In blow to U.S. diplomacy, Mexican president skips key regional summit

The Summit of the Americas will take place this week in Los Angeles, and though the gathering typically represents an opportunity for leaders to move their agendas forward, the absence of Mexican President Andrés Manuel López Obrador and possibly others will be a dominant factor.

Gustavo Flores-Macias, professor of government in Cornell's College of Arts and Sciences and the former director of public affairs in Mexico’s Consumer Protection Agency, is an expert in Latin American politics.

Flores-Macias says: “Mexico's president Andrés Manuel López Obrador will send the country's foreign minister as his representative since the United States did not invite Cuba, Nicaragua and Venezuela. Other leaders, such as those from Bolivia, Honduras, and several Caribbean countries, have echoed the Mexican president's concerns, and it is unclear whether they will personally attend. Among the main grievances are the continuation of the U.S. foreign policy toward the region through a Cold War framework, the perceived hypocrisy of U.S. engagement with authoritarian regimes outside of Latin America, and the neglect toward the region's economic challenges.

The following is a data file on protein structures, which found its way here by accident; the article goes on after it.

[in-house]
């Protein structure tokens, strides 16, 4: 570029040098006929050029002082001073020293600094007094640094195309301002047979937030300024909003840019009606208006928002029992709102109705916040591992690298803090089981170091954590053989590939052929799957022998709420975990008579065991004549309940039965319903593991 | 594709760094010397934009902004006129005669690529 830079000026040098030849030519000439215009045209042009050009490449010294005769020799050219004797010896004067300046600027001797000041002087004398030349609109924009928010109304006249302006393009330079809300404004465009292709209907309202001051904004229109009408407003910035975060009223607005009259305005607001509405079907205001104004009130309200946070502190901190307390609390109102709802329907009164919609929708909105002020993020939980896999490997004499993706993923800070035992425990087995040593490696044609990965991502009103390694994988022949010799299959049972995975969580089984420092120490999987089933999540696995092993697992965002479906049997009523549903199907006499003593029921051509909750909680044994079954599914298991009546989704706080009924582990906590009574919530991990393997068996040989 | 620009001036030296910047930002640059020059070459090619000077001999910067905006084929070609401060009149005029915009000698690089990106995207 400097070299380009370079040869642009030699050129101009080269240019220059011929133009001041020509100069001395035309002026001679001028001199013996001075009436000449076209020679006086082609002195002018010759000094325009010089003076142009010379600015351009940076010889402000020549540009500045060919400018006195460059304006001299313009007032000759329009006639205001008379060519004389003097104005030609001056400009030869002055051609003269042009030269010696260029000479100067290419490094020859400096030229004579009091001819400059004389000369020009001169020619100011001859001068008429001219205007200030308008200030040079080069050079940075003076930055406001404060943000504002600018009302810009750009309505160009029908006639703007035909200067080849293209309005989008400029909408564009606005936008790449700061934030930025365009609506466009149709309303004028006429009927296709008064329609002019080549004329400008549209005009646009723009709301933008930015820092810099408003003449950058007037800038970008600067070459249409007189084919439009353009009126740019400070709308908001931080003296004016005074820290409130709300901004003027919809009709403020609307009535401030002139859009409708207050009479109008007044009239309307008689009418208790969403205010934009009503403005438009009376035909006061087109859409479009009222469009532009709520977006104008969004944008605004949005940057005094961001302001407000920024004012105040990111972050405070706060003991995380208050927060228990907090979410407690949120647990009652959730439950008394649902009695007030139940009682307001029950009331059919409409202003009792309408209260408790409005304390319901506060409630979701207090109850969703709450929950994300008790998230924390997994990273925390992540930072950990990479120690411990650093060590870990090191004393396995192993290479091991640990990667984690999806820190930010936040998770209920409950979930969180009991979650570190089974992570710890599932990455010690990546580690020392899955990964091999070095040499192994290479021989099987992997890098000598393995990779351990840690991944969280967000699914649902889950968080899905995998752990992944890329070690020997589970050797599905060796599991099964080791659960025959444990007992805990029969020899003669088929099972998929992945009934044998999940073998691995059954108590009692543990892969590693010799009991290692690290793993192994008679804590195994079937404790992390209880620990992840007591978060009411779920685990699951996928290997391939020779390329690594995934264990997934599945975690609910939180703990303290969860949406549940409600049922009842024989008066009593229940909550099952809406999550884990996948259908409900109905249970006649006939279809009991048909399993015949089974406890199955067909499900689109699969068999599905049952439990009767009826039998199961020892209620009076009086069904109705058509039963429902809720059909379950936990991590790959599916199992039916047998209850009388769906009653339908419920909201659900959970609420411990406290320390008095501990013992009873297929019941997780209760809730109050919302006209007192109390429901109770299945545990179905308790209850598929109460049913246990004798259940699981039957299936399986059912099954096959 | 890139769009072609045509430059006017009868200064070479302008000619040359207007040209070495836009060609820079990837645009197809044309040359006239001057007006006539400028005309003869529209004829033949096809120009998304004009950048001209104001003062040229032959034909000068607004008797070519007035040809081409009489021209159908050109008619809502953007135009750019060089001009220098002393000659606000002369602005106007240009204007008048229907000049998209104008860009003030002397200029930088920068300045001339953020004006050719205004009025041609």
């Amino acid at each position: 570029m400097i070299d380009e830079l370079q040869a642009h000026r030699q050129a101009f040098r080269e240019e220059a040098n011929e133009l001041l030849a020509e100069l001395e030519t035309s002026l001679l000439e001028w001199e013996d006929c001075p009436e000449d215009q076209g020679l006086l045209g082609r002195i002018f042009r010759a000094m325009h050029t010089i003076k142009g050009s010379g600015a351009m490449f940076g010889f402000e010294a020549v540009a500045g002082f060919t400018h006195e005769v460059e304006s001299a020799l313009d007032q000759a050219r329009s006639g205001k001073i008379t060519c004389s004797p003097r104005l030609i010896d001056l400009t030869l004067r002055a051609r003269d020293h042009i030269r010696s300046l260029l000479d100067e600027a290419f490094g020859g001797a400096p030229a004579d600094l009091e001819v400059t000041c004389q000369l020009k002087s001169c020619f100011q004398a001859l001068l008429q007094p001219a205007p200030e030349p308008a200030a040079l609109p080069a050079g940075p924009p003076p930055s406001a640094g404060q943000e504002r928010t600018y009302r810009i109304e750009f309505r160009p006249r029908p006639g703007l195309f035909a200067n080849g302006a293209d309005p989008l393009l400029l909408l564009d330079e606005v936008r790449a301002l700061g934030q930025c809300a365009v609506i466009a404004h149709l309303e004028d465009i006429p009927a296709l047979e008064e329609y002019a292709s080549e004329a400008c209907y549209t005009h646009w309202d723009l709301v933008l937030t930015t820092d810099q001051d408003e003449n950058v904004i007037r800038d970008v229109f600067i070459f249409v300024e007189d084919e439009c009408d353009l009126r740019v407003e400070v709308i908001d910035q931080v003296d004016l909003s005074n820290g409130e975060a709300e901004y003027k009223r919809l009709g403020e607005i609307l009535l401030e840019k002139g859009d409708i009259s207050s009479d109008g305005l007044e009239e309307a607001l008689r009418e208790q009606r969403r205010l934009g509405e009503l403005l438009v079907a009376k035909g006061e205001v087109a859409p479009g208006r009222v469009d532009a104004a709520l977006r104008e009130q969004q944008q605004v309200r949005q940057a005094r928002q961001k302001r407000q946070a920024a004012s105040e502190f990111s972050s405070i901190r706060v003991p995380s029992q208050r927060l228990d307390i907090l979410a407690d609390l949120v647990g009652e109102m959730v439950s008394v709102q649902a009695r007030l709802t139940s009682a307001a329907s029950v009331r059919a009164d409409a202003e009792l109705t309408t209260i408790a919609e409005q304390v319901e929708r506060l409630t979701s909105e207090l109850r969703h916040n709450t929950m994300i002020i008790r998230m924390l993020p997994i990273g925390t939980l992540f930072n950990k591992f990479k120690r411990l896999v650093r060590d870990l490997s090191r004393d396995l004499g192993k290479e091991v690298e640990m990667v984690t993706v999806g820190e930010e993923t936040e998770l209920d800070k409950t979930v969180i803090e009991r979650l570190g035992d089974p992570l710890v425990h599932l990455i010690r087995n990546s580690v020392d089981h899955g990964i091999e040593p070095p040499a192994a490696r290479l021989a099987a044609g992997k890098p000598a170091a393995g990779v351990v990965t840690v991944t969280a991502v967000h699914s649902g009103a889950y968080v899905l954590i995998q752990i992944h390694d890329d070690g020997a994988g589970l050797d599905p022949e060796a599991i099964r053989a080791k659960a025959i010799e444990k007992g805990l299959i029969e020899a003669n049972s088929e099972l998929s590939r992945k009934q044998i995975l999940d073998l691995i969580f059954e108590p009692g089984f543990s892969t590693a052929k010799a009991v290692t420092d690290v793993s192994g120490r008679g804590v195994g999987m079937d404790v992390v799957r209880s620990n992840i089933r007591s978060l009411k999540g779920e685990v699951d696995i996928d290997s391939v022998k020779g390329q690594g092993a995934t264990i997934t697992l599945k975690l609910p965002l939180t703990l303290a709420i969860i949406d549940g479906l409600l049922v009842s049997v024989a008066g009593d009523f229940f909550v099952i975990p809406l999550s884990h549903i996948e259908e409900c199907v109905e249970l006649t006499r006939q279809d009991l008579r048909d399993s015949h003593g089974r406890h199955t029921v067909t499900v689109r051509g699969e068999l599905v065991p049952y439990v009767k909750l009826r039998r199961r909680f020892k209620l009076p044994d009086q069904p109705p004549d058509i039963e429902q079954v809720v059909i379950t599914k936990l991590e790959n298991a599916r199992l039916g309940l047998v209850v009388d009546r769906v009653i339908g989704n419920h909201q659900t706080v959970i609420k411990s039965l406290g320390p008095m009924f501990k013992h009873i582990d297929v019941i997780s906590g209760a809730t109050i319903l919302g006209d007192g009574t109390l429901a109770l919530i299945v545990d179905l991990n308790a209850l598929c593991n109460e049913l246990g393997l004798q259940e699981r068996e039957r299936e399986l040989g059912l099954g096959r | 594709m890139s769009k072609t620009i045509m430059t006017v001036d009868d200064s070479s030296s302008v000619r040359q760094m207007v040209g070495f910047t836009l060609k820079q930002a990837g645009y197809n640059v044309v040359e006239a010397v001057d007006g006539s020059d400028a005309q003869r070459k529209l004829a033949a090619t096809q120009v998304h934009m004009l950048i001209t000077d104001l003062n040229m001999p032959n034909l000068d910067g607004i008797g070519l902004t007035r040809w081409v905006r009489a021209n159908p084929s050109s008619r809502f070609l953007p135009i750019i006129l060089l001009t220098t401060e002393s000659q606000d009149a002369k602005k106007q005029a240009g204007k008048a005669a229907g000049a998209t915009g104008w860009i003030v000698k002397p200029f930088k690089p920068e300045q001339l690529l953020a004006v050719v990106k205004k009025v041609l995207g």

“President Biden seeks to mend U.S.-Latin America relations after the deterioration that took place during the Trump administration. The summit is an opportunity for the White House to change the perception that the ‘cold shoulder’ policies toward the region adopted by President Trump have continued under President Biden.

“The U.S.'s main objectives for the summit are to counter the growing Chinese influence in the region in addition to further U.S. interests regarding migration, anti-narcotics, the environment, and democracy promotion. While Brazil's participation is especially important because of its regional influence, economic importance, and the role it can play in sustainability efforts, Mexico's absence would be a blow to American diplomacy.”

For interviews contact Rachel Rhodes, cell: (585) 732-1877,

Image by Geography and Space/Creative Commons Attribution-Share Alike 4.0 International license

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		Map of North and Central America, made of flag colors